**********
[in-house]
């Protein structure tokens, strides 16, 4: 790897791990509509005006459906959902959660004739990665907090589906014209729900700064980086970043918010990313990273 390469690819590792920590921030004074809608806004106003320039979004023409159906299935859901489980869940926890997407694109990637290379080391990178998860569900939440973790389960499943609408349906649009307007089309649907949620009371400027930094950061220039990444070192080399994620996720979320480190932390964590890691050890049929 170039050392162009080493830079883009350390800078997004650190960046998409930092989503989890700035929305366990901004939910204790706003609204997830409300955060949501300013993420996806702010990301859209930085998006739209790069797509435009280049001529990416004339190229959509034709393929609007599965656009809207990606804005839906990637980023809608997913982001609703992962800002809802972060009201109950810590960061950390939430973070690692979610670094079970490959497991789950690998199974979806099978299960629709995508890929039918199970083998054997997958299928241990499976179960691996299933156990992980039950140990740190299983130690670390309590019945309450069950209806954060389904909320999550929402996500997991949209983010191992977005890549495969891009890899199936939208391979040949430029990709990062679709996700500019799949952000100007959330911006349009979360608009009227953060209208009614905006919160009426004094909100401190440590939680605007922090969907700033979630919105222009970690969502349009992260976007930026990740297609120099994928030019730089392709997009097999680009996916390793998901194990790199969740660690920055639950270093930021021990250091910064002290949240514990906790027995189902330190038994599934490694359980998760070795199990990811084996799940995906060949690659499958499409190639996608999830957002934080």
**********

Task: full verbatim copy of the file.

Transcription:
[in-house]
């Protein structure tokens, strides 16, 4: 790897791990509509005006459906959902959660004739990665907090589906014209729900700064980086970043918010990313990273 390469690819590792920590921030004074809608806004106003320039979004023409159906299935859901489980869940926890997407694109990637290379080391990178998860569900939440973790389960499943609408349906649009307007089309649907949620009371400027930094950061220039990444070192080399994620996720979320480190932390964590890691050890049929 170039050392162009080493830079883009350390800078997004650190960046998409930092989503989890700035929305366990901004939910204790706003609204997830409300955060949501300013993420996806702010990301859209930085998006739209790069797509435009280049001529990416004339190229959509034709393929609007599965656009809207990606804005839906990637980023809608997913982001609703992962800002809802972060009201109950810590960061950390939430973070690692979610670094079970490959497991789950690998199974979806099978299960629709995508890929039918199970083998054997997958299928241990499976179960691996299933156990992980039950140990740190299983130690670390309590019945309450069950209806954060389904909320999550929402996500997991949209983010191992977005890549495969891009890899199936939208391979040949430029990709990062679709996700500019799949952000100007959330911006349009979360608009009227953060209208009614905006919160009426004094909100401190440590939680605007922090969907700033979630919105222009970690969502349009992260976007930026990740297609120099994928030019730089392709997009097999680009996916390793998901194990790199969740660690920055639950270093930021021990250091910064002290949240514990906790027995189902330190038994599934490694359980998760070795199990990811084996799940995906060949690659499958499409190639996608999830957002934080």